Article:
Mumbai Police today issued a lookout notice against former world billiards champion Michael Ferreira after he failed to appear before them in connection with the Rs 425-crore scam allegedly committed by a multi-level marketing firm QNet, in which he claimed to hold shares.
“The lookout notice was issued against Ferreira in connection with QNet case. We had summoned him for questioning three weeks ago but he did not turn up,” a senior police officer told PTI.
In the second week of December, the Economic Offences Wing of the city police, probing the QNet scam, had served summons to 75-year-old Ferreira, directing him to appear before them to quiz him about his association with the scam-hit company.
The EOW has arrested nine team leaders of the QNet so far for allegedly duping investors by offering to sell products like magnetic disks, herbal products and holiday schemes through fraudulent practices.
Binary pyramid biz model
QNet has also been accused of using the banned binary pyramid business model for their multi-level marketing schemes to entice investors. The accused have been charged with cheating and forgery under relevant sections of the Prize, Chits and Money Circulation Schemes (Banning) Act 1978.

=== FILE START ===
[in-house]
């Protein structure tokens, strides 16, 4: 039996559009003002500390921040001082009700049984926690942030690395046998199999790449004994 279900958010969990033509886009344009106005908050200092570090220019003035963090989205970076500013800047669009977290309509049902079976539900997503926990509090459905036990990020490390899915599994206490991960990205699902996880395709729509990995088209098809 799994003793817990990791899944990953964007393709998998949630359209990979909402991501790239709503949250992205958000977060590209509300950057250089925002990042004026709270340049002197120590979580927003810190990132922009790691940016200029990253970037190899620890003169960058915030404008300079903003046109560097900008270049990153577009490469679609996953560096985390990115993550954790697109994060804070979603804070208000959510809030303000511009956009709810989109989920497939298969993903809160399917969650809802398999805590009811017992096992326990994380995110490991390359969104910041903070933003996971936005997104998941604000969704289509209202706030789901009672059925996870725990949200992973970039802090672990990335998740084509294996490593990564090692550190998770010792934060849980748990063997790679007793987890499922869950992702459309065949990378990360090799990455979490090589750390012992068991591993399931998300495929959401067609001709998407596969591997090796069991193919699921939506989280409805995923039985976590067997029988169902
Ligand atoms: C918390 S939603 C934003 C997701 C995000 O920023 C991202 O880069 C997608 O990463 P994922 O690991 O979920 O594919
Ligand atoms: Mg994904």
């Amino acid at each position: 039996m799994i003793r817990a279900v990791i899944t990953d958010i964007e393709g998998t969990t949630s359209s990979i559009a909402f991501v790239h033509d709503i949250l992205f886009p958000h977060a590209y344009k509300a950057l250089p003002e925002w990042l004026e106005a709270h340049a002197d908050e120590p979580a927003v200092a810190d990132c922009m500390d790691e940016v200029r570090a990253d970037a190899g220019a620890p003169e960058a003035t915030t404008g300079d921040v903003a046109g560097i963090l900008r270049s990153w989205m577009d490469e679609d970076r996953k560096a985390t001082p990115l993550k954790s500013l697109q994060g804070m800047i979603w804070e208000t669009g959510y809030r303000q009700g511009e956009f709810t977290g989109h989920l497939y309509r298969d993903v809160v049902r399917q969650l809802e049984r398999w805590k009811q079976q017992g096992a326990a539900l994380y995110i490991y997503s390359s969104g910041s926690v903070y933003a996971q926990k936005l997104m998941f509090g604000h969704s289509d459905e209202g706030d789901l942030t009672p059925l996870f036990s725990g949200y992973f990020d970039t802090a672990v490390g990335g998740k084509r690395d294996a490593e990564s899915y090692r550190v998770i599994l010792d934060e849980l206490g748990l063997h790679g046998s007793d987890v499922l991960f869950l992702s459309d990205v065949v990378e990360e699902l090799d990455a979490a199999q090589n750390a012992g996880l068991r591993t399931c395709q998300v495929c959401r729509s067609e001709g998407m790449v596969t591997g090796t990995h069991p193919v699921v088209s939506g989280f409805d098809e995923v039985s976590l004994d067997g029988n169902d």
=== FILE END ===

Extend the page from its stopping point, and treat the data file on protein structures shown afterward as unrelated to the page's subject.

The lookout notice is a circular issued against a person when he/she is wanted by police either for questioning or for the purpose of arrest in any case.
It is circulated at all immigration checks at international borders (like International airports or sea ports) and as soon as the person is spotted, the authorities concerned are notified.
Ferreira, who was abroad on December 17, had said he would appear before the investigators as soon as he returns to India. He had also defended the controversial company.
Police today said they did not know if the Padma Bhushan awardee was back in Mumbai or still abroad.
The winner of the World Amateur Billiards Championship had also described as “outrageous, malicious and untruthful” the allegations against him of defrauding people through QNet.
"The company has a booklet of goods and service with offers to customers. Then where is the question of anyone defrauding anyone, leave alone me? Customers, who are interested in the products, can buy. If not, then no need to buy. I have not approached anyone and forced anyone,” he had said.
'No operational responsibility'
Explaining his association with QNet, Ferreira had said, “a good friend of mine from Hong Kong told me about the online company (which) wanted to open a franchise complying with local laws in India for the purpose of goods and service (it offers).
“They asked me to be a shareholder and I said yes. I saw it as a great business opportunity. I have no operational responsibility for setting up the company and I am just a shareholder.”
He had also sought to know how the company defrauded anybody. “How they (the company) defrauded anyone? Where is the question of defrauding, I just cannot understand this.
Please appreciate the fact that this is like any other company that has products at its disposal which it offers to customers. And if the customer chooses to buy, then where is the question of defrauding?”